(This may be nit-picky.. Our setup runs down a list of people to be the guardians of our kids, and each entrant is fully allowed to say "no" if/when the time ever comes. We were clear about that to each entrant on our list, since times/situations/etc change.)
posted by k5.user at 11:23 AM on January 4, 2012

Ask them this: "Why did you ask us?"

When my wife and I decided to ask some friends of ours to be the (backup) legal guardian for our son we looked to people whose views on life and religion were aligned with our own, not as much towards parenting experience. We have friends and family members with children who might have been more experienced but who might have raised our son in a way we wouldn't want him being raised.
posted by bondcliff at 11:26 AM on January 4, 2012

You need to be clear on the financial arrangements for this child if both parents die. In our case, the child in question is the beneficiary of a life insurance policy that would pay into a trust to be use for the child's college education (and would cover it - it is a healthy policy.) This is exclusive of the value of the parents' estate. I can't control their finances, the value of their house or how much debt they incur against their assets, but I can make sure that if the worst happens, the child in question isn't also deprived of an education I (not being her parent) have not been saving for for the past 14 years.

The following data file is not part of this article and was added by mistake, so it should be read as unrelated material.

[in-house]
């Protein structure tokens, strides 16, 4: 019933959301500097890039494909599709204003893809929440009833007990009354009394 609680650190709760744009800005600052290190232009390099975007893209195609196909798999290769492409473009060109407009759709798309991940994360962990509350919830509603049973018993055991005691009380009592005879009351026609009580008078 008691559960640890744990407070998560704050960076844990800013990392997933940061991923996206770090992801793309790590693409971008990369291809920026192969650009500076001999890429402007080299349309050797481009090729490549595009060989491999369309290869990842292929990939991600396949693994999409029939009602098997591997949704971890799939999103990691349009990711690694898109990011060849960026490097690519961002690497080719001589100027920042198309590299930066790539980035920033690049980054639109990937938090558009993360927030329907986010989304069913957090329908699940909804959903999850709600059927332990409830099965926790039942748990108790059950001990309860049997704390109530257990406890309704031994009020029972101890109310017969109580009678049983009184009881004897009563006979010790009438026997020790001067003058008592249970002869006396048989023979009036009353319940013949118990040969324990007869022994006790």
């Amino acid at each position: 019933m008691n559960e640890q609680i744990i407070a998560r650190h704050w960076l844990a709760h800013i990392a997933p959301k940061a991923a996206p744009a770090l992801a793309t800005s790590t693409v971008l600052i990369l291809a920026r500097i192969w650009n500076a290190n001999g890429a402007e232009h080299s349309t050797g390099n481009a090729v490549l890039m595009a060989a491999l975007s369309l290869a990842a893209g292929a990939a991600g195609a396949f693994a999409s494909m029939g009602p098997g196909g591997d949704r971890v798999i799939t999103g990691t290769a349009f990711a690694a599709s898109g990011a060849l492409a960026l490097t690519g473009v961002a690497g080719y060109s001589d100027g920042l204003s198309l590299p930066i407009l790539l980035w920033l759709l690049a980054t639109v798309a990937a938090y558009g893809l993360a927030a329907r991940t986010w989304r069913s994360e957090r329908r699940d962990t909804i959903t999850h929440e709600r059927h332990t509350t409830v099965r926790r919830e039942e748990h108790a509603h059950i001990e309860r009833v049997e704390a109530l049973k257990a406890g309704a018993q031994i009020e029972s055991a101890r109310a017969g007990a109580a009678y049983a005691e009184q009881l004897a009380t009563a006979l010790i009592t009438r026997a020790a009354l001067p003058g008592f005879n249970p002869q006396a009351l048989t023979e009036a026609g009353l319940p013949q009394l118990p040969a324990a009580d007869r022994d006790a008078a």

posted by DarlingBri at 11:32 AM on January 4, 2012 [3 favorites]

My brother and sister-in-law (we're all in our early-to-mid 30s) asked me and my partner the same question soon after my nephew was born. We said yes immediately. You sound like you're in a similar position (stable job, good salary, benefits, no kids, living in an apartment, etc). The only question I had for them was "Why us?" and their answer was very similar to what bondcliff mentions above. Although we don't have parenting experience, our values and interests are much more in line with theirs than my sis-in-law's siblings (one of whom already has a child and both of whom own their own homes) and if the worst ever happened, they would be more comfortable with their little guy being raised by us.
posted by futureisunwritten at 11:33 AM on January 4, 2012 [1 favorite]

I know they both have life insurance that would provide for their son, but I don't know anything about how that gets administered.